3. Ruskin takes the piss out of those that worship the 'Goddess of Getting-on':
Your ideal of human life then is, I think, that it should be passed in a pleasant undulating world, with iron and coal everywhere under it. On each pleasant bank of this world is to be a beautiful mansion, with two wings; and stables, and coach-houses; a moderately-sized park; a large garden and hot-houses; and pleasant carriage drives through the shrubberies. In this mansion are to live the favoured votaries of the Goddess; the English gentleman, with his gracious wife, and his beautiful family; he always able to have the boudoir and the jewels for the wife, and the beautiful ball dresses for the daughters, and hunters for the sons, and a shooting in the Highlands for himself. At the bottom of the bank, is to be the mill; not less than a quarter of a mile long, with one steam engine at each end, and two in the middle, and a chimney three hundred feet high. In this mill are to be in constant employment from eight hundred to a thousand workers, who never drink, never strike, always go to church on Sunday, and always express themselves in respectful language.
"All movements go too far."
blog ends here
Maria opened a face book page for us, after years of resisting, finding it a bit unnerving for some reason,the visibility of all the connections is a bit scary, too much information, one's whole past at the finger tips. I know everyone else is totally used to it all.
I am talking at this event next week, all about crafts and the re visiting of the political ambitions of crafts, at least I think thats the gist of it, doing the coefficients dinner in the evening just to make it a bit more full on.
As I seem to have spent most of 2010 buried in a laptop writing funding applications, proposals, pontificating and prose (oh and galavanting off to summery Brazil), all that Ruskin talk made me make some time for garden time today. Not quite green gym, but at least sewn three trays of Pak Choi, Guy Lan and Choi Sum, all courtesy of the Manchester Chinese Allotment Ladies via the Mother in Law. If those babies take we're in for some sweet mother veg this year. Oh Christ, look I'm at the laptop again.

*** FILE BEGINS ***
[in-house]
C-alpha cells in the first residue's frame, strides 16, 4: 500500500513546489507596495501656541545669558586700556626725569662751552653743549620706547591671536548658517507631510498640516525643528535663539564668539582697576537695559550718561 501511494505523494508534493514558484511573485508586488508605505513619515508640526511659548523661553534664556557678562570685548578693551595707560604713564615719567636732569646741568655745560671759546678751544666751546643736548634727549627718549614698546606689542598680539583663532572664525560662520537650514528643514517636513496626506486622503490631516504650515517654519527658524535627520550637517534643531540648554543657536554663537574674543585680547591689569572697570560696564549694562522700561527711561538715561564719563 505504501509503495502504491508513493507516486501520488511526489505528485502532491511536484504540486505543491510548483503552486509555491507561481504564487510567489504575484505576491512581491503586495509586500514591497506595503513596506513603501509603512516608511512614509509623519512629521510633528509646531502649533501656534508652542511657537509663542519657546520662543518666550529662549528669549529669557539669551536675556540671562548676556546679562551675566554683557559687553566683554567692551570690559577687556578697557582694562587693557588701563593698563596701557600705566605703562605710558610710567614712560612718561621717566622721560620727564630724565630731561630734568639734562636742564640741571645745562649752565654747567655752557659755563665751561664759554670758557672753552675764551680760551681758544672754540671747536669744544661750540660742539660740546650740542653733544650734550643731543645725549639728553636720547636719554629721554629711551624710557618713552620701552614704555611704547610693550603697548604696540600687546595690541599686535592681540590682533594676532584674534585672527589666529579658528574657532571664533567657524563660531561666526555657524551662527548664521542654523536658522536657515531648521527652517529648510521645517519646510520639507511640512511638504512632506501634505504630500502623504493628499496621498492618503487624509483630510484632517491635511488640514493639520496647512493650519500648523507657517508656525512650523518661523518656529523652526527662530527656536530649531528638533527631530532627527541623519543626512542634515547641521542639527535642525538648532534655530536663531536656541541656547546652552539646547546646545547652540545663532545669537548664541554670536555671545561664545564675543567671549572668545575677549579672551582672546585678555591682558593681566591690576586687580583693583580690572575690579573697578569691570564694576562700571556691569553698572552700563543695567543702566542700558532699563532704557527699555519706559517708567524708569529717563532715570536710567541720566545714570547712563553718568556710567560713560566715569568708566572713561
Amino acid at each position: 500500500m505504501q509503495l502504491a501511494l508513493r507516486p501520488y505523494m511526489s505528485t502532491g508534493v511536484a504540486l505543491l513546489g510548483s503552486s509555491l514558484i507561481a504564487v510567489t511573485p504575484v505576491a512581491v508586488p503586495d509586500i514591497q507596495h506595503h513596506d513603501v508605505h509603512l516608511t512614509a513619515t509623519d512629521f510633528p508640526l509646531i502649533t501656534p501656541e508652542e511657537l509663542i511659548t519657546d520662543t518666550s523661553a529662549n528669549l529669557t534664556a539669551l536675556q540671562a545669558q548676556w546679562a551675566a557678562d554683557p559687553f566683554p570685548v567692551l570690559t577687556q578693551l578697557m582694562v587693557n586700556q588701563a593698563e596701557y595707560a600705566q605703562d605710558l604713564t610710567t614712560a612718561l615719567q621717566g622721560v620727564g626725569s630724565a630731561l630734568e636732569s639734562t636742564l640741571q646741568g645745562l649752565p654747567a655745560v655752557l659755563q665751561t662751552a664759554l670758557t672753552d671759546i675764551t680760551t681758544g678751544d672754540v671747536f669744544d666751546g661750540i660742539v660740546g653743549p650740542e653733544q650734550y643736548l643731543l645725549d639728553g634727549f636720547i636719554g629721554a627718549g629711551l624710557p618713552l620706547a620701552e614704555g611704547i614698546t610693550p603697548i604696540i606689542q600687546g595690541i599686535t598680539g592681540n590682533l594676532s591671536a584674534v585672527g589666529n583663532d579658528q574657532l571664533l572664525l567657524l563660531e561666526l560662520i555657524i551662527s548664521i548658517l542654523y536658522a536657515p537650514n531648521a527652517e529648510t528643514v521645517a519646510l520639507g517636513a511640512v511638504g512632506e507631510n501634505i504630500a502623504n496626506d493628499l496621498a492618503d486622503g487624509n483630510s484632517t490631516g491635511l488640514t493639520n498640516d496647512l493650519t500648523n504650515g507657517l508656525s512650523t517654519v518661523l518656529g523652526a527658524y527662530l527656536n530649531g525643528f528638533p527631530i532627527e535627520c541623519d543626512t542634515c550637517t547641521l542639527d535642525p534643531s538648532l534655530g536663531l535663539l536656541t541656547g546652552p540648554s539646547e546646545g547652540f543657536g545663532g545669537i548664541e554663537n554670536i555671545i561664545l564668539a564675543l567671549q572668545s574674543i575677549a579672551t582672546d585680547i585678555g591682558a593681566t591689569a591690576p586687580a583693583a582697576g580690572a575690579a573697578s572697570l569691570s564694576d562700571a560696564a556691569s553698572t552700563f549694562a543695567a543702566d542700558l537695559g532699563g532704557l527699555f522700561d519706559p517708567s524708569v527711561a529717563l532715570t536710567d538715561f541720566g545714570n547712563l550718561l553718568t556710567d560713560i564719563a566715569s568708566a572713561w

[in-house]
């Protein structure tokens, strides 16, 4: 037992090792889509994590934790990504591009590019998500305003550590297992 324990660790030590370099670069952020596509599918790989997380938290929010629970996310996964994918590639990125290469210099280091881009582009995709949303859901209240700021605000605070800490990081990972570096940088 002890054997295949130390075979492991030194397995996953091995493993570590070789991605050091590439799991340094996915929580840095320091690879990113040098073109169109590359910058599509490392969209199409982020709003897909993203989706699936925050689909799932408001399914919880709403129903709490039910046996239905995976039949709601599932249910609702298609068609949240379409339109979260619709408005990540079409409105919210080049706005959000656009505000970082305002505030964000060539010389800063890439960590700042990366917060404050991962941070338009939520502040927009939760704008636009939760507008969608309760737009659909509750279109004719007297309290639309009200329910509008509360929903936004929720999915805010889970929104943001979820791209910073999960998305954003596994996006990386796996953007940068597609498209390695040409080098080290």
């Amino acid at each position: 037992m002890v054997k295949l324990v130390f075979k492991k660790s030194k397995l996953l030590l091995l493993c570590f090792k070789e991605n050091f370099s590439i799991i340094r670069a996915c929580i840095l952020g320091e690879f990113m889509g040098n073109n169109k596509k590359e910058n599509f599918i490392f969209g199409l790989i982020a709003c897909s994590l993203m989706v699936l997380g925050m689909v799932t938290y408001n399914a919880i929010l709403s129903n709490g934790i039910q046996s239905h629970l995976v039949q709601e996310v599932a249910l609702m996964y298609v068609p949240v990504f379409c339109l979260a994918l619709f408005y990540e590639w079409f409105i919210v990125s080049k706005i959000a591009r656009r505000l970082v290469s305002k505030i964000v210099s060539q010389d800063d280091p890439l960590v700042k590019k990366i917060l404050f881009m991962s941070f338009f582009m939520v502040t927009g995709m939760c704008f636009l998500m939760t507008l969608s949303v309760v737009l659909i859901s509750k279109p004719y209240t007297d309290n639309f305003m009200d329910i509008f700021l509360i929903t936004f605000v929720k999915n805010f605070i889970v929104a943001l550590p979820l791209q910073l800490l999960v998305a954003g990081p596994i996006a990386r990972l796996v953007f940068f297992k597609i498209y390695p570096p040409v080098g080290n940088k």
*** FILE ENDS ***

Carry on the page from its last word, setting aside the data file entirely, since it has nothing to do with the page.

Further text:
Edward Bailey, Lucy Livingstone and Lucy MacDonald have started work on the internship programme. Lucy L and Ed have been focused on working outside getting the garden underway, with Lucy working on the honesty stall grappling with the vaguries of voluntary payments. She has made lots of cakes, on one day people left money for them on another not!
Lucy MacDonald will be working on the collection so expect to see lots more entries on the Lawson Park collection site shortly.
We will shortly be announcing the residencies and commissions, its been taking a while to get everything in place.
After a lot of recommendations I have just finished the seminal 'natural farming' text 'One Straw Revolution' by Japanese farmer Masanobu Fukoaka, who for some 50 years pioneered a form of 'hands-off' cultivation on his mountain site which gave yields equal to conventional intensive rice-paddy techniques. In a nutshell, this was achieved by allowing 'weeds' and beneficial green manures to colonise all space between rice or grain plants, and by mulching all harvested fields immediately with the straw of the harvested plants before sowing the follow-up crop. He also advocates growing vegetables in semi-wild mixed areas, allowing self-seeding. He apparently transformed his arid mountain soil over a decade of this cycle. This approach is embedded (as he explains in the book) within a holistic lifestyle of respect for natural cycles, foraging for wild foods, eating according to season.
Having spent time in the mountainous farming village of Toge in north west Japan, I can vouch for the intensive rice-farming still practiced by diminishing numbers of elderly Japanese farmers. As I was there mid-summer, I didn't witness the busiest times but it was clear how hard it was to maintain these vertiginous paddies and to produce the prized rice. The endeavour of food production brought the whole community together year-round, and it was an intensely moving experience to live amongst them and feel this intimate connection with land even for a short time.
I haven't yet looked into how Fukoaka's evident success was disseminated amongst the Japanese farming community, but in his book he cites many clashes with chemical companies and government agencies. It would be depressing reading if it were not for his moving accounts of the satisfaction he gained from his simple relationship with his land.
With memories of the Toge villagers' excitement at spring's earliest murmers, and thinking of Fukoaka's belief in the spirituality of foraging on one's own patch, instead of disposing of the many Arctium Lappa (burdock) seedlings coming up in our fruit cage, I carefully pulled them out. These have now been boiled lightly and pickled in a mix of mirin, soy sauce and rice vinegar.
Now onto working out a way to translate his agricultural techniques to the northern European climate of Lawson Park....